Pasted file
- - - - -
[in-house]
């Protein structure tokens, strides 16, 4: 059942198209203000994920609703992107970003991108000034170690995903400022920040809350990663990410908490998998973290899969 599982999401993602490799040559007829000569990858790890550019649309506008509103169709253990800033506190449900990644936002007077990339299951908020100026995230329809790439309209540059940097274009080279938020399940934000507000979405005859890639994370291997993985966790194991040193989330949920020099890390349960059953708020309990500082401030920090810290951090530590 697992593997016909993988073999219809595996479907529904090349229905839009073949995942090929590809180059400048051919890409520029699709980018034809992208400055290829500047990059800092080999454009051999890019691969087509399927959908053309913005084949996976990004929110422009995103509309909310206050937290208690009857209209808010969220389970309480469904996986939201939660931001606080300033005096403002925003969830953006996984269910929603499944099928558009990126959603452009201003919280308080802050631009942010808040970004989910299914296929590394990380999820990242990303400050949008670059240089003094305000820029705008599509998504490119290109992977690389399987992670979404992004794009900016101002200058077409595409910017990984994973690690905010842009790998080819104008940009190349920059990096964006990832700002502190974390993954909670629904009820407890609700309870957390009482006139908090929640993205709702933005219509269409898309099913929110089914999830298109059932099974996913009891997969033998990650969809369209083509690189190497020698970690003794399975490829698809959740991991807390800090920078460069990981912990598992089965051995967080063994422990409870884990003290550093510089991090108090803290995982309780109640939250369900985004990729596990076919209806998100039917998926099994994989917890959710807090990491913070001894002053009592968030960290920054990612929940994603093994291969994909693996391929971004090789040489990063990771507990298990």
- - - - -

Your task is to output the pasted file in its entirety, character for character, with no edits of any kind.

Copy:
[in-house]
């Protein structure tokens, strides 16, 4: 059942198209203000994920609703992107970003991108000034170690995903400022920040809350990663990410908490998998973290899969 599982999401993602490799040559007829000569990858790890550019649309506008509103169709253990800033506190449900990644936002007077990339299951908020100026995230329809790439309209540059940097274009080279938020399940934000507000979405005859890639994370291997993985966790194991040193989330949920020099890390349960059953708020309990500082401030920090810290951090530590 697992593997016909993988073999219809595996479907529904090349229905839009073949995942090929590809180059400048051919890409520029699709980018034809992208400055290829500047990059800092080999454009051999890019691969087509399927959908053309913005084949996976990004929110422009995103509309909310206050937290208690009857209209808010969220389970309480469904996986939201939660931001606080300033005096403002925003969830953006996984269910929603499944099928558009990126959603452009201003919280308080802050631009942010808040970004989910299914296929590394990380999820990242990303400050949008670059240089003094305000820029705008599509998504490119290109992977690389399987992670979404992004794009900016101002200058077409595409910017990984994973690690905010842009790998080819104008940009190349920059990096964006990832700002502190974390993954909670629904009820407890609700309870957390009482006139908090929640993205709702933005219509269409898309099913929110089914999830298109059932099974996913009891997969033998990650969809369209083509690189190497020698970690003794399975490829698809959740991991807390800090920078460069990981912990598992089965051995967080063994422990409870884990003290550093510089991090108090803290995982309780109640939250369900985004990729596990076919209806998100039917998926099994994989917890959710807090990491913070001894002053009592968030960290920054990612929940994603093994291969994909693996391929971004090789040489990063990771507990298990």